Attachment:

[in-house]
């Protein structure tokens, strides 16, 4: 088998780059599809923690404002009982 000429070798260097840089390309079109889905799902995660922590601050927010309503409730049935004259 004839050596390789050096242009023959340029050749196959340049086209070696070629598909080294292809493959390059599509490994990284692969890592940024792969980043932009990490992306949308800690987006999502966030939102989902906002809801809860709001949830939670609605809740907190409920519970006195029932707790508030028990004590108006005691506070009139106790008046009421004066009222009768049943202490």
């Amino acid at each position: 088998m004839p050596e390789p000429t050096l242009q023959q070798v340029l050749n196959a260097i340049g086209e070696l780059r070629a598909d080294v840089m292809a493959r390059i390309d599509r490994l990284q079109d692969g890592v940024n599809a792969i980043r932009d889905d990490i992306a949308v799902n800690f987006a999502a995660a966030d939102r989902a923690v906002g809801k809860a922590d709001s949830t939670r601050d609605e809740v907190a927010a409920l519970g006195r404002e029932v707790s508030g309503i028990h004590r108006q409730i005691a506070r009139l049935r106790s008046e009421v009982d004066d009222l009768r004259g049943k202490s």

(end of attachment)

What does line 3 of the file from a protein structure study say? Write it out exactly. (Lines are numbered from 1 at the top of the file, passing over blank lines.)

């Amino acid at each position: 088998m004839p050596e390789p000429t050096l242009q023959q070798v340029l050749n196959a260097i340049g086209e070696l780059r070629a598909d080294v840089m292809a493959r390059i390309d599509r490994l990284q079109d692969g890592v940024n599809a792969i980043r932009d889905d990490i992306a949308v799902n800690f987006a999502a995660a966030d939102r989902a923690v906002g809801k809860a922590d709001s949830t939670r601050d609605e809740v907190a927010a409920l519970g006195r404002e029932v707790s508030g309503i028990h004590r108006q409730i005691a506070r009139l049935r106790s008046e009421v009982d004066d009222l009768r004259g049943k202490s």